On Streetsblog, they’re waving New York’s relatively high pedestrian fatality rate as evidence the streets are unsafe and much more can be done. The region’s pedestrian death rate is the 13th worst in the nation, about the same as Houston, which is supposed to be evidence of unsafe streets.
John Adams points out that in Britain, the pedestrian fatality rate today is one third what it was in 1922. The roads are much less safe than they were then, when they were narrow and traffic was slow, but there are so few pedestrians today that cars rarely hit them. As a result, looking at absolute death rates means nothing.
Even the Transportation for America study that Streetsblog links to doesn’t fully correct for it. It scales fatality rates based on the pedestrian commute share, which is better than nothing, but still fails to account the huge volumes of people in New York and other walkable cities who take mass transit to work but still walk a lot for their other trips. The proof is in the pudding: the study says Cleveland is the second safest metro area in the US for pedestrians, behind Boston and ahead of New York.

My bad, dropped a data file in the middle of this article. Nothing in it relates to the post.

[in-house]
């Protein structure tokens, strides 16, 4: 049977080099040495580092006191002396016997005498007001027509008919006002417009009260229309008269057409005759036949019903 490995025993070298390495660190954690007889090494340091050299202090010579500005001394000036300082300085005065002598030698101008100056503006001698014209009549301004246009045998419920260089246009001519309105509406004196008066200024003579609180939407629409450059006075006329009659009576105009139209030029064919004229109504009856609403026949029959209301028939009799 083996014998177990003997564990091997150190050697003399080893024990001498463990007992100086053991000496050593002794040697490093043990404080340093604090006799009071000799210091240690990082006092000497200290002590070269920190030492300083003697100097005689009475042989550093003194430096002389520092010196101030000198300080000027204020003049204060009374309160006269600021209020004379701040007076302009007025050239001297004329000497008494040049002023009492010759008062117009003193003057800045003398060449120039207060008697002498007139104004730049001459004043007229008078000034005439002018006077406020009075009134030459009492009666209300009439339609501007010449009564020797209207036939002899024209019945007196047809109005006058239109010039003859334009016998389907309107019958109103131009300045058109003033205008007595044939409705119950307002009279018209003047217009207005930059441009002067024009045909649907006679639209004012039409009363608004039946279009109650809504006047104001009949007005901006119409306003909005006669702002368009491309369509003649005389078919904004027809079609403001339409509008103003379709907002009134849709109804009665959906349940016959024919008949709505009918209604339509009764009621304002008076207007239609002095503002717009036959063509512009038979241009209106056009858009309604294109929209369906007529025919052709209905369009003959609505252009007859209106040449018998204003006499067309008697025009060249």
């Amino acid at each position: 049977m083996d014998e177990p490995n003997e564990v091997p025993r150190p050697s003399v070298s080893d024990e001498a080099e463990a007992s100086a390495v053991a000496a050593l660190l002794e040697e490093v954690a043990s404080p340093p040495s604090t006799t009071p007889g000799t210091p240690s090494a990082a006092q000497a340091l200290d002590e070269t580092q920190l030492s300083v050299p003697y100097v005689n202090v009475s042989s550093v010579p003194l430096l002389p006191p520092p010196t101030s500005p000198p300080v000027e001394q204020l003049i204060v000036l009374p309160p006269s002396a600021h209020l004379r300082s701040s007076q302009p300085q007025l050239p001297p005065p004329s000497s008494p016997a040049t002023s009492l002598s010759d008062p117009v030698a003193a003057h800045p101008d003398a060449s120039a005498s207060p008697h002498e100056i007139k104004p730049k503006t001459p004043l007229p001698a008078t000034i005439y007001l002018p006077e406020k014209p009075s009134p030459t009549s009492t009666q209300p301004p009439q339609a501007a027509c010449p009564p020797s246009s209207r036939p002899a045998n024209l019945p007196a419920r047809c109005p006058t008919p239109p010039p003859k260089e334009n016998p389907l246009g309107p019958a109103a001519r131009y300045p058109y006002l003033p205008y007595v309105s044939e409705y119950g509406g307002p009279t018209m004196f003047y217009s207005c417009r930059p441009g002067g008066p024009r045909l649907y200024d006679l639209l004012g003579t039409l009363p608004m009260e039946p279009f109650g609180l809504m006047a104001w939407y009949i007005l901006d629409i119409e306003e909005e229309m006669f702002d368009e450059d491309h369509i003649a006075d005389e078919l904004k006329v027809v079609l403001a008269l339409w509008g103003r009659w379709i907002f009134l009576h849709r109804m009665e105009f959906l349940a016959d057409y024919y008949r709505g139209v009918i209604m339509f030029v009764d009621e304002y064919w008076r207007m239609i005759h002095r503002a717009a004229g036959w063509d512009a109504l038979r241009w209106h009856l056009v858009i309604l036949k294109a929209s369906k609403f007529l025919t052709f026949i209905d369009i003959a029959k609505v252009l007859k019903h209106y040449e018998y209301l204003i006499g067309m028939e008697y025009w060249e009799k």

New York has a lot of street safety issues, but it’s still light years ahead of the rest of the US, except for small pockets in Boston, San Francisco, and other compact, walkable cities. The same is true for Manhattan within New York. Ignore complaints that the community board comprising the Upper East Side has the third highest pedestrian fatality count; it also has the third highest population, trailing two outer-urban CBs with fewer pedestrians. At this stage input-based measures such as traffic speed, sidewalk width, stoplight phasing, and the presence of a good street wall and trees are much better than any skewed output-based statistic.
As a corollary, bike lane opponents who complain about the large number of cyclist injuries on protected bike lanes are just as wrong (see here and scroll for comments). There are more cyclists on 9th Avenue than on pre-bike lane Prospect Park West; of course more will be injured. Counterintuitive claims about how bike lanes are less safe than mixed traffic are fun, but they aren’t true.